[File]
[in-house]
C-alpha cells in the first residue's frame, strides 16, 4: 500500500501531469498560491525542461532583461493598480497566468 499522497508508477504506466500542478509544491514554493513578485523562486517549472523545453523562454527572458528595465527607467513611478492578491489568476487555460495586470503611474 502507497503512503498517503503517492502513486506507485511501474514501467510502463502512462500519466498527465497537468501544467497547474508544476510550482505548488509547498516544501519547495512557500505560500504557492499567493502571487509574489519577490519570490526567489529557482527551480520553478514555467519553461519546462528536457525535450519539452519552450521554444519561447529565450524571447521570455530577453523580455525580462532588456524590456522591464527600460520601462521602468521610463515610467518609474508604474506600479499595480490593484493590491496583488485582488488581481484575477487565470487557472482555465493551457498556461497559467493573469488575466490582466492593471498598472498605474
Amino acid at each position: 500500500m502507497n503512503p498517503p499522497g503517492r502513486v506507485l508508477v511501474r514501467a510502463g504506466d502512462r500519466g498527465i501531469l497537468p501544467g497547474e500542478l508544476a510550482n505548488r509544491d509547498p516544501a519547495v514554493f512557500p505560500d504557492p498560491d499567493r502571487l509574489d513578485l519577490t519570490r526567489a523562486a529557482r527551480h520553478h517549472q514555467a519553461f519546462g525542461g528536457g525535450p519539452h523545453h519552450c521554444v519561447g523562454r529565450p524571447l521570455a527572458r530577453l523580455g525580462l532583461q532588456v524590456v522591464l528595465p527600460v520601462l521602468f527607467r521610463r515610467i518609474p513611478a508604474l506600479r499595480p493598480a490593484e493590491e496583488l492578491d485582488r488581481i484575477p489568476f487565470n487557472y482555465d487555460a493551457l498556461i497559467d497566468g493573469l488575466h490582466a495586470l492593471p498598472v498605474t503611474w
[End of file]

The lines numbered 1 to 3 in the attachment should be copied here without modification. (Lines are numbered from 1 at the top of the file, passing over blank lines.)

[in-house]
C-alpha cells in the first residue's frame, strides 16, 4: 500500500501531469498560491525542461532583461493598480497566468 499522497508508477504506466500542478509544491514554493513578485523562486517549472523545453523562454527572458528595465527607467513611478492578491489568476487555460495586470503611474 502507497503512503498517503503517492502513486506507485511501474514501467510502463502512462500519466498527465497537468501544467497547474508544476510550482505548488509547498516544501519547495512557500505560500504557492499567493502571487509574489519577490519570490526567489529557482527551480520553478514555467519553461519546462528536457525535450519539452519552450521554444519561447529565450524571447521570455530577453523580455525580462532588456524590456522591464527600460520601462521602468521610463515610467518609474508604474506600479499595480490593484493590491496583488485582488488581481484575477487565470487557472482555465493551457498556461497559467493573469488575466490582466492593471498598472498605474
Amino acid at each position: 500500500m502507497n503512503p498517503p499522497g503517492r502513486v506507485l508508477v511501474r514501467a510502463g504506466d502512462r500519466g498527465i501531469l497537468p501544467g497547474e500542478l508544476a510550482n505548488r509544491d509547498p516544501a519547495v514554493f512557500p505560500d504557492p498560491d499567493r502571487l509574489d513578485l519577490t519570490r526567489a523562486a529557482r527551480h520553478h517549472q514555467a519553461f519546462g525542461g528536457g525535450p519539452h523545453h519552450c521554444v519561447g523562454r529565450p524571447l521570455a527572458r530577453l523580455g525580462l532583461q532588456v524590456v522591464l528595465p527600460v520601462l521602468f527607467r521610463r515610467i518609474p513611478a508604474l506600479r499595480p493598480a490593484e493590491e496583488l492578491d485582488r488581481i484575477p489568476f487565470n487557472y482555465d487555460a493551457l498556461i497559467d497566468g493573469l488575466h490582466a495586470l492593471p498598472v498605474t503611474w